I don’t usually post twice in one day, but I have some information I want to share. I’ve been using SwagBucks for a number of months now as my main search engine and have been using my points towards Amazon.com gift certificates. But now, SwagBucks is offering cash! For just 80 SwagBucks, you can get $5 deposited into your SwagBucks account. Now, your SwagBucks will go further if you get Amazon gift certificates, but sometimes, you don’t need money to shop – you need cash. SwagBucks wants to help.
I use Firefox as my main browser, and in the search box, have SwagBucks set as the primary search engine, so searching using SwagBucks becomes second nature. I’m always searching for information on something, so the Bucks add up fast.
And, if you sign up this weekend and enter the code CASHISKING, you will get 5 SwagBucks to start! But hurry – this offer expires at 12:00 pm Pacific on July 6th (Monday). Go earn those SwagBucks!
Megan is a 40-something government employee in the Washington, DC area. She got interested in Personal Finance when she got out of college and realized that her paycheck wasn’t going to go as far as she had hoped. Since starting this blog, she has managed to buy a house and make a solid start on her retirement goals, and hopes to help others do the same. Here is her story:
In 2007, I was a gainfully employed 20-something with no debt but not a lot of knowledge about personal finance. It was a co-worker’s comment about Roth IRAs that sent me to the internet, searching for information. It was then that I realized that I really didn’t know a whole lot about personal finance and that my current financial situation was due a lot to inherent frugal tendencies, generous family members, a fear of debt, and good luck. While that was working for me, clearly I needed a better plan.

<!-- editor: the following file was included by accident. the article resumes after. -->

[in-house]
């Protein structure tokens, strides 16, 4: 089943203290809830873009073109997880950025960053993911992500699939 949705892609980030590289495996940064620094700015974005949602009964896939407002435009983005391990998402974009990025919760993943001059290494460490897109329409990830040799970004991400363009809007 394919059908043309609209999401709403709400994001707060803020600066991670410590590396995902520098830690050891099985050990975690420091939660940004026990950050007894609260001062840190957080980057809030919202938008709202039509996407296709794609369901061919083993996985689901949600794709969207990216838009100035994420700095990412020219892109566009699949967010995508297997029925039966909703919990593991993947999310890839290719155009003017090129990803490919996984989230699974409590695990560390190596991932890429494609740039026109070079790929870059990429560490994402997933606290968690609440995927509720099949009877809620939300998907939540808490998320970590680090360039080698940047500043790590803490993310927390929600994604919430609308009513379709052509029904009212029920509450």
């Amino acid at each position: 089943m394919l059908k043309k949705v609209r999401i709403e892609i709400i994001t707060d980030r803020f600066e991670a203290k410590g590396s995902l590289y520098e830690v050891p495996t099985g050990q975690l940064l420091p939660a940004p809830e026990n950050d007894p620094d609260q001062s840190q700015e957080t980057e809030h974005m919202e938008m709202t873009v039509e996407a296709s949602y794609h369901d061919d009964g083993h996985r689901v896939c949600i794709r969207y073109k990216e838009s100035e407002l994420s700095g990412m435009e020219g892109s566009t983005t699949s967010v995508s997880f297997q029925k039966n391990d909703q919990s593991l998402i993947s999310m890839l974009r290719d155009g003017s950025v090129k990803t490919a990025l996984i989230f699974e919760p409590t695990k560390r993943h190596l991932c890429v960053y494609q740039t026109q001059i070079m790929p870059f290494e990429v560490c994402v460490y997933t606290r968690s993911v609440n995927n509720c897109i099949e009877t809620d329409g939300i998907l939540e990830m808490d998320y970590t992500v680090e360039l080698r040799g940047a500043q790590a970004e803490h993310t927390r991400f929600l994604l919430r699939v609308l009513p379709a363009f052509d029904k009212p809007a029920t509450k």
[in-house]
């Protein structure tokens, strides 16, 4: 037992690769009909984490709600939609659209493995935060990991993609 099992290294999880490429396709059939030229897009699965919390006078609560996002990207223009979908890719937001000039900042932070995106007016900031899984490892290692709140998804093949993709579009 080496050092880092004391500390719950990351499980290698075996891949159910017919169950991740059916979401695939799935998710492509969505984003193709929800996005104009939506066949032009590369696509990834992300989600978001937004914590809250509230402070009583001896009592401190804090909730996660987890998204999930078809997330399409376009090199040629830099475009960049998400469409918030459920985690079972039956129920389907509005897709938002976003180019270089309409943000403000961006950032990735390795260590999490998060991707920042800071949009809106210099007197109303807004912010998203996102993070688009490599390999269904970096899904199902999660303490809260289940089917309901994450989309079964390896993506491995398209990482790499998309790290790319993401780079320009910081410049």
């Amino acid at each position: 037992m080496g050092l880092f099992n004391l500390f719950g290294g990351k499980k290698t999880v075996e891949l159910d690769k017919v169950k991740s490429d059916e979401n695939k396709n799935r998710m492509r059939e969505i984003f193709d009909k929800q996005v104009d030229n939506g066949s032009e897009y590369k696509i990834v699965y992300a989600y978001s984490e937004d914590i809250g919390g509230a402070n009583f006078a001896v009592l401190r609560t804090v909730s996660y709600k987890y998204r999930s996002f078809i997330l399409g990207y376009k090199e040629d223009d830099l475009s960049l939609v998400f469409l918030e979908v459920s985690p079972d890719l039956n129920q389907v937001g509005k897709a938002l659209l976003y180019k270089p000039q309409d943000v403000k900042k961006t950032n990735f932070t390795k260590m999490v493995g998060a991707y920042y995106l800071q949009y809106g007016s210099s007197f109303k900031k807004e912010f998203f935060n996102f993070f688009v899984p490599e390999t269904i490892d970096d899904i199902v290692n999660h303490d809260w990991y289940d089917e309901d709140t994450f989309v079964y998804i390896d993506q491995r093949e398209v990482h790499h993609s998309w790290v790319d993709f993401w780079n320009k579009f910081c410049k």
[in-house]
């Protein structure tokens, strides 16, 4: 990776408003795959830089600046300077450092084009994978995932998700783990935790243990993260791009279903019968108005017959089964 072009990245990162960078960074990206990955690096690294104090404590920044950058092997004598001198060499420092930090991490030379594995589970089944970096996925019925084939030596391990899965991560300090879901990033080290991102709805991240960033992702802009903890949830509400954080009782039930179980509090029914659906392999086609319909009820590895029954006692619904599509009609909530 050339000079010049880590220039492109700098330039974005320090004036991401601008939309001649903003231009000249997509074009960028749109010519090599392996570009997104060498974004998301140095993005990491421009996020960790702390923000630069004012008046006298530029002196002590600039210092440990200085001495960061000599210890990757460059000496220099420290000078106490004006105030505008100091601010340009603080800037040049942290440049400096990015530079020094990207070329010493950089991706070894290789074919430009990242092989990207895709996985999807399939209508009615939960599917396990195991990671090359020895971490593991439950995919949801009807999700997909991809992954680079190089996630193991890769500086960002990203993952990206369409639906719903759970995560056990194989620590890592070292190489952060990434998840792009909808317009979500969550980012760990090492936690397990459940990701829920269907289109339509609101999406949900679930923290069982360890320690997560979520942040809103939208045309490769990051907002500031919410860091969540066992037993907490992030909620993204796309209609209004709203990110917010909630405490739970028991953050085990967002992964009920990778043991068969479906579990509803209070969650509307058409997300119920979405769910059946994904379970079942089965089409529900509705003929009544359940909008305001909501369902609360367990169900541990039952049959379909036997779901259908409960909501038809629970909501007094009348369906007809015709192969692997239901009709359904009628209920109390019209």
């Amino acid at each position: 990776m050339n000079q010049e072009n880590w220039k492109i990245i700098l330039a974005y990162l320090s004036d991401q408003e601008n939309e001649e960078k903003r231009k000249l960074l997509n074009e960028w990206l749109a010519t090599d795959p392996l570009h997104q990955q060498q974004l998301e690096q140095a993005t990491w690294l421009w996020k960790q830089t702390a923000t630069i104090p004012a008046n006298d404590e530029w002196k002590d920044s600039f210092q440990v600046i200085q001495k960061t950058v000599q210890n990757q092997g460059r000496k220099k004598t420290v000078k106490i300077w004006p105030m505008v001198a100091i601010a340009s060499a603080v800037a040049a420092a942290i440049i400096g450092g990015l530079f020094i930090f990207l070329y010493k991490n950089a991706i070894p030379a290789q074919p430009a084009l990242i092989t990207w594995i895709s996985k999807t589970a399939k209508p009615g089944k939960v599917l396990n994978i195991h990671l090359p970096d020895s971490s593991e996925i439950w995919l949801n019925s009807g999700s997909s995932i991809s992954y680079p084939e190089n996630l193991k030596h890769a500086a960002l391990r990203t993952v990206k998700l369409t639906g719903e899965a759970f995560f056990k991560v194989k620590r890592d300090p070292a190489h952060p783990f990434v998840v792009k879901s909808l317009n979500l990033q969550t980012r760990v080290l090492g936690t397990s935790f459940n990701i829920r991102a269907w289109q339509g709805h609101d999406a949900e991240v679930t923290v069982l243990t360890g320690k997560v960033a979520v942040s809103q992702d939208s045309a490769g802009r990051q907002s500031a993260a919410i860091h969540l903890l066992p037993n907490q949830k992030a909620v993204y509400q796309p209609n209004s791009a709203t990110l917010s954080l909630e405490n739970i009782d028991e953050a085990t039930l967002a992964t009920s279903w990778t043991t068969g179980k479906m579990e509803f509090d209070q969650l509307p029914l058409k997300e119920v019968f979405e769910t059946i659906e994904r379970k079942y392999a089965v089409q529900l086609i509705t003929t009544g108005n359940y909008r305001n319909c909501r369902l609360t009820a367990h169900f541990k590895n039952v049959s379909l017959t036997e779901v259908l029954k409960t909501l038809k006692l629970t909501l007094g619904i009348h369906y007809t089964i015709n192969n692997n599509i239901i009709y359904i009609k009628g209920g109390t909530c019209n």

While I had no debt, I was also pretty much living paycheck to paycheck and not worrying about going over budget (I say this as if I had a real budget) because I had an emergency fund set aside to cover any overages.
Except that’s not what an emergency fund is for.
So I did a lot of research, read a lot of blogs, and decided that I needed a plan. I needed to budget. I needed to know what I was spending my money on. I needed to prepare for the future.
I decided to create a blog not only to make myself accountable to others but also to share the knowledge that I gained along the way. I’ve learned so much from my fellow bloggers, and I hope that my readers can find something useful in what I have to share as well.